Digital survey puts skills claims to the test
People who have completed digital skills training are being invited to take part in research that gauges its effectiveness.
Graduates of so-called coding boot camps and skills accelerator courses are being asked to share their experiences during and after training.
The Who’s Coding survey by the Universities of Edinburgh and Warwick – the first study of its kind in the UK – will analyse the outcomes of all kinds of commercially run courses.
Researchers want to know if participants’ expectations have been met – be it in software engineering, web development, data science or any other specialism.
Volunteers will be asked to assess the quality of instruction, say how courses affected their job prospects and express how they felt about their training.
Their responses will help the team to assess the benefits and drawbacks of private digital skills courses – and discern who benefits most, and why.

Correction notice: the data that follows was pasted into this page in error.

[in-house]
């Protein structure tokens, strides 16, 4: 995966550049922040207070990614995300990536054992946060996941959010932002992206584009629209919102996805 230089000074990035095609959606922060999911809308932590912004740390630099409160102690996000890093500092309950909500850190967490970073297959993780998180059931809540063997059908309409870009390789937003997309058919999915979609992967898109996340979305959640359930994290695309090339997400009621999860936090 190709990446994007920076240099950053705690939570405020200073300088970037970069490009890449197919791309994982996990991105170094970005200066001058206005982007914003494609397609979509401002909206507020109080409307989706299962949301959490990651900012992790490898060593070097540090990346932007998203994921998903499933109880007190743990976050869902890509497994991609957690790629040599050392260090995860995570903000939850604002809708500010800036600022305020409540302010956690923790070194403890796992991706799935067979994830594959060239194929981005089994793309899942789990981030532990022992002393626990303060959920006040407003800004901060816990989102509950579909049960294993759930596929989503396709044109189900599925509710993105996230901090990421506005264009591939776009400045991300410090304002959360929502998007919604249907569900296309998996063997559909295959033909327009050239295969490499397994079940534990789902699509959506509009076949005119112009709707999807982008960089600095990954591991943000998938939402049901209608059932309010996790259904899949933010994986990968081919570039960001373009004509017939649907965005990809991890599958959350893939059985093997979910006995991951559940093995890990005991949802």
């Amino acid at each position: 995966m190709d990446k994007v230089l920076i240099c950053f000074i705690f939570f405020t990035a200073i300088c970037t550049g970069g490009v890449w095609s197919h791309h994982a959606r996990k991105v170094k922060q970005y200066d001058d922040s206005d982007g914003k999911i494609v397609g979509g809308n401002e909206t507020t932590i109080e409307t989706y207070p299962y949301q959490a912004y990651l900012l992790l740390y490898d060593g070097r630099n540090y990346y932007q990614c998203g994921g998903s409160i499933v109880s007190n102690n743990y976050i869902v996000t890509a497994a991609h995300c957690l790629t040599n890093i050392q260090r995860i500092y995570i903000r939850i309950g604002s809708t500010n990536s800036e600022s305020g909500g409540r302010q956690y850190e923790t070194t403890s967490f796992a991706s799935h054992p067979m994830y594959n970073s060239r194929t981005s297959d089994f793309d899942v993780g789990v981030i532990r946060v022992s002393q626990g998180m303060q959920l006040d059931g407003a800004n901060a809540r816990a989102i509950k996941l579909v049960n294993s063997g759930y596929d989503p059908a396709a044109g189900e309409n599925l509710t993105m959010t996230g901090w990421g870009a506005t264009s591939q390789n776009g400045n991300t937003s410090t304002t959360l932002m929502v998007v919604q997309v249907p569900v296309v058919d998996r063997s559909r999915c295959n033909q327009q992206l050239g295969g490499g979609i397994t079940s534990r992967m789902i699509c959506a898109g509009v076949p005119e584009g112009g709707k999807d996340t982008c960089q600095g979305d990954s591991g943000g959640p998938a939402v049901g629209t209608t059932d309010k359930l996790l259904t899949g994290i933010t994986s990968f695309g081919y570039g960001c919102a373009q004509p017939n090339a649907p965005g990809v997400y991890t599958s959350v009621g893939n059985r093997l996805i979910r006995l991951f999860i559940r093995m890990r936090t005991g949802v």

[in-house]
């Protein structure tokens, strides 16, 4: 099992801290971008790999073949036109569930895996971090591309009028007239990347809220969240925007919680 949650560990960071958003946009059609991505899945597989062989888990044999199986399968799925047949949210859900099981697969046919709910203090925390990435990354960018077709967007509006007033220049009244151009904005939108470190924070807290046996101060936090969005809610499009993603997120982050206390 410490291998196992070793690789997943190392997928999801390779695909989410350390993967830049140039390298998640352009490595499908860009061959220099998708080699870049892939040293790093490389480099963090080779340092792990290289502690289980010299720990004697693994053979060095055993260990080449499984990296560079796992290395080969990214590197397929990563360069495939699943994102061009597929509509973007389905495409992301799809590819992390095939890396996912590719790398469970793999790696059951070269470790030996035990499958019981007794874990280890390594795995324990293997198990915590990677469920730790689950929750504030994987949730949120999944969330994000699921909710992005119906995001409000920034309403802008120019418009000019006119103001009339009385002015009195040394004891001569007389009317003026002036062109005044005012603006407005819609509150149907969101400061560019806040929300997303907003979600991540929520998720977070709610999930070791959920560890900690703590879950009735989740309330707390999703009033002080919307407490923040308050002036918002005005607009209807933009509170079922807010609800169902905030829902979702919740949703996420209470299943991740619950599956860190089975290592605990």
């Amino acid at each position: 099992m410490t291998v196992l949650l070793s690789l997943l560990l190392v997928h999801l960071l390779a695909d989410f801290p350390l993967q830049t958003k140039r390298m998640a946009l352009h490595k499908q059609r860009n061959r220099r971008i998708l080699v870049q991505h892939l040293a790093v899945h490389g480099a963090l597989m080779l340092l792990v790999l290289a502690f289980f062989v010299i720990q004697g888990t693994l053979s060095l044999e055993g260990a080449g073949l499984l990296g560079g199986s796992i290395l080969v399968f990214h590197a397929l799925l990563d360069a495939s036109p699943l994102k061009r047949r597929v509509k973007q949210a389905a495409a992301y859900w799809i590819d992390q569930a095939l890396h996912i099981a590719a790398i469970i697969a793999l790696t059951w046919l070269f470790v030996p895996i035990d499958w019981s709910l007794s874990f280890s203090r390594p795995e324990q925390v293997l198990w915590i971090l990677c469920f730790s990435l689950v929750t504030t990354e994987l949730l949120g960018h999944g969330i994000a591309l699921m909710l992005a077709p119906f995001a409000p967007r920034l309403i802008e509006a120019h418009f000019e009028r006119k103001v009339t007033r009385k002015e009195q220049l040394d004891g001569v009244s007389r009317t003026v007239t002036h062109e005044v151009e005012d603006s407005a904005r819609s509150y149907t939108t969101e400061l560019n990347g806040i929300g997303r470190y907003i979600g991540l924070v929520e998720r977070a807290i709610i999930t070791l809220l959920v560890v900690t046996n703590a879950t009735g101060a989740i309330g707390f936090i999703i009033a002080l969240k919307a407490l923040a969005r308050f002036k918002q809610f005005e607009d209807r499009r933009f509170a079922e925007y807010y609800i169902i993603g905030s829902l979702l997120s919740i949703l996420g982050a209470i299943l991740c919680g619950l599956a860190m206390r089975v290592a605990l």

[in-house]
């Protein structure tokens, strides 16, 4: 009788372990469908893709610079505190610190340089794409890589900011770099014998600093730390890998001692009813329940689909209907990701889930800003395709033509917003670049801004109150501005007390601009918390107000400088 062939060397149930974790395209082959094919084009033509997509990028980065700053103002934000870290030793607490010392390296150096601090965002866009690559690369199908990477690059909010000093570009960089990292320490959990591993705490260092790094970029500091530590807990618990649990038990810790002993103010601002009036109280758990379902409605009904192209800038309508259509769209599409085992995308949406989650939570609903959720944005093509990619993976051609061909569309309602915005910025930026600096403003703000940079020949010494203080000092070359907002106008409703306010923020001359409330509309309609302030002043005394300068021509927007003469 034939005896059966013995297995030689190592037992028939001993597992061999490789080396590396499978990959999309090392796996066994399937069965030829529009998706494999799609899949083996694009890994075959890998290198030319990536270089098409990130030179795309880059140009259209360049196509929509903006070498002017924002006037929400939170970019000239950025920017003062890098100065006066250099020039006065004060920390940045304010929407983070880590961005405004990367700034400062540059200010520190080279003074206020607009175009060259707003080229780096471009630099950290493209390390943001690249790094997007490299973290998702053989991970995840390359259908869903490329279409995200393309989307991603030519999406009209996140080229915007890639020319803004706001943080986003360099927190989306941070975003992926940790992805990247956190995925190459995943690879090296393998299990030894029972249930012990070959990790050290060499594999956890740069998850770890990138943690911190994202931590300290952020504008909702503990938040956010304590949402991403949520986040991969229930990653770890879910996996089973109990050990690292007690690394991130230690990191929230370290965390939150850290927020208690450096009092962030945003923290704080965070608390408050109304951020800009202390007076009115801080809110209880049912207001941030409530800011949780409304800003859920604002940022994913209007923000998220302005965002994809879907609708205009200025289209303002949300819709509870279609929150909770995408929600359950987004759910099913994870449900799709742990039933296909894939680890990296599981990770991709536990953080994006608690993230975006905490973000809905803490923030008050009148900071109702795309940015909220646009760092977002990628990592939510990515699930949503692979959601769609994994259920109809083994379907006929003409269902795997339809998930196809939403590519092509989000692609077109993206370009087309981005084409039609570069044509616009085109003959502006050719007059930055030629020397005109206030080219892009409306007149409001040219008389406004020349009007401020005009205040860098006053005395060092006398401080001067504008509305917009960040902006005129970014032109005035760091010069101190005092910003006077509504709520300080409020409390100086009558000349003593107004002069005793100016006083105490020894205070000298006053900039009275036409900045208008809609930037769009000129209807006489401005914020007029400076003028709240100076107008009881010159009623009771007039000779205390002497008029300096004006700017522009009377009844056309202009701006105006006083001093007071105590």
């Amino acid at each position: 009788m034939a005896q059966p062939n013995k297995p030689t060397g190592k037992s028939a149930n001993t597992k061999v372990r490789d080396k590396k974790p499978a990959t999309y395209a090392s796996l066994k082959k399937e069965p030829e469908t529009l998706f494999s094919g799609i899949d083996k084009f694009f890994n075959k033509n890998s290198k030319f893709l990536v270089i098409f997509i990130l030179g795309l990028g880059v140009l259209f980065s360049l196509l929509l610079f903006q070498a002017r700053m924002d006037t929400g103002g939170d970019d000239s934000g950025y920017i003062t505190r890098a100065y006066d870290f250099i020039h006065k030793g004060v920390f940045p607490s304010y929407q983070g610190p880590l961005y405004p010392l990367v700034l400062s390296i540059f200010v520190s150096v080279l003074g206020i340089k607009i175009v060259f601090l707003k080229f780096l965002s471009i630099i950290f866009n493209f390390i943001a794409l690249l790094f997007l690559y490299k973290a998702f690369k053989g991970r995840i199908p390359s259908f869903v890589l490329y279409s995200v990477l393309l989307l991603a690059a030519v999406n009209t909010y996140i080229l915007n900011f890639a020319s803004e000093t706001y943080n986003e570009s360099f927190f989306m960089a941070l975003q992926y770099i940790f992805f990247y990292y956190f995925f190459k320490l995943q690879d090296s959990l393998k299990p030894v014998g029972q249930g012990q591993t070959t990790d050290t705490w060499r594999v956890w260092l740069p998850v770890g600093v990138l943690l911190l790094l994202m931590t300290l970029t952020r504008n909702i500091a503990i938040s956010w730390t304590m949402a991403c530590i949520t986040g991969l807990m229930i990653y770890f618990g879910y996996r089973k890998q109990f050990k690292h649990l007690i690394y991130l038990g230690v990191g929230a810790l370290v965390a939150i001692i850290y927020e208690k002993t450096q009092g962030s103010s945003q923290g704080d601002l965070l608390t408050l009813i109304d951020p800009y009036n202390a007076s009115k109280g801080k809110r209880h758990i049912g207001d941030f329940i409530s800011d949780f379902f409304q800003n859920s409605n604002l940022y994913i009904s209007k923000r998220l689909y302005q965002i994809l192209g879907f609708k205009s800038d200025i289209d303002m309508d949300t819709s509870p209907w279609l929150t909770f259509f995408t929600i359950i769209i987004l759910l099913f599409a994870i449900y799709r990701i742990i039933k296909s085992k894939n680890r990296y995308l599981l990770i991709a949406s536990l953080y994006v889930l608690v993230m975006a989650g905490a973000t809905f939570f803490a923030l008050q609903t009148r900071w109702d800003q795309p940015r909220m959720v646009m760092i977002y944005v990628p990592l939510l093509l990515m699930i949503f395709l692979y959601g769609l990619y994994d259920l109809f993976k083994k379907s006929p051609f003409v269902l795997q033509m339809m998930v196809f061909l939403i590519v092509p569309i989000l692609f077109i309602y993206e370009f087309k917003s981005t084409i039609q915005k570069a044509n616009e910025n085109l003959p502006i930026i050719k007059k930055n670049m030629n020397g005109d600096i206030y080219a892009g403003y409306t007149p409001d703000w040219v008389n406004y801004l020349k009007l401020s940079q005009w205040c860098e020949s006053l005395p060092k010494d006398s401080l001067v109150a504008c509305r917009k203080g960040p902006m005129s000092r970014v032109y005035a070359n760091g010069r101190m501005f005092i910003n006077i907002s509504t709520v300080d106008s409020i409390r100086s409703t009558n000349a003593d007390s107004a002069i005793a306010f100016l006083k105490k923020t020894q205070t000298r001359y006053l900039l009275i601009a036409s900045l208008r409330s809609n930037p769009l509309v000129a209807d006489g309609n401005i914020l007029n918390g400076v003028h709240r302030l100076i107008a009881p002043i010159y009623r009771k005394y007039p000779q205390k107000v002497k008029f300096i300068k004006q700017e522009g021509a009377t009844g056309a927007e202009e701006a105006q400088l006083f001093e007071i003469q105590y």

Lead researcher Dr Kate Miltner, of the University of Edinburgh’s Centre for Research in Digital Education says many private digital skills academies make impressive promises.
These claims are often about what intensive, short-term coding education can do for both individuals and the digital industry as a whole
Dr Miltner says the survey is needed because these schools—some of which receive Government funding—have become a key part of the UK’s digital strategy.
The study will provide much-needed insight into who enrols on these courses, what it is like to attend one, and what happens to students once they leave
That need, says Dr Miltner, has intensified in the wake of the Covid-19 crisis, where upskilling individuals is seen as crucial for economic recovery.
Dr Miltner says: “Many providers claim they are helping to address the ‘digital skills gap’, democratising access to the digital industries and offering a ‘pathway to prosperity’ for marginalised groups.
“Aside from media anecdotes and self-reports from the coding schools themselves, there is very little data to support these claims on a broad scale.”
The project is funded by the European Research Council and the Data-Driven Innovation initiative, which supports partnerships between researchers and industry. Funding will run until November 2022.
Centre for Research in Digital Education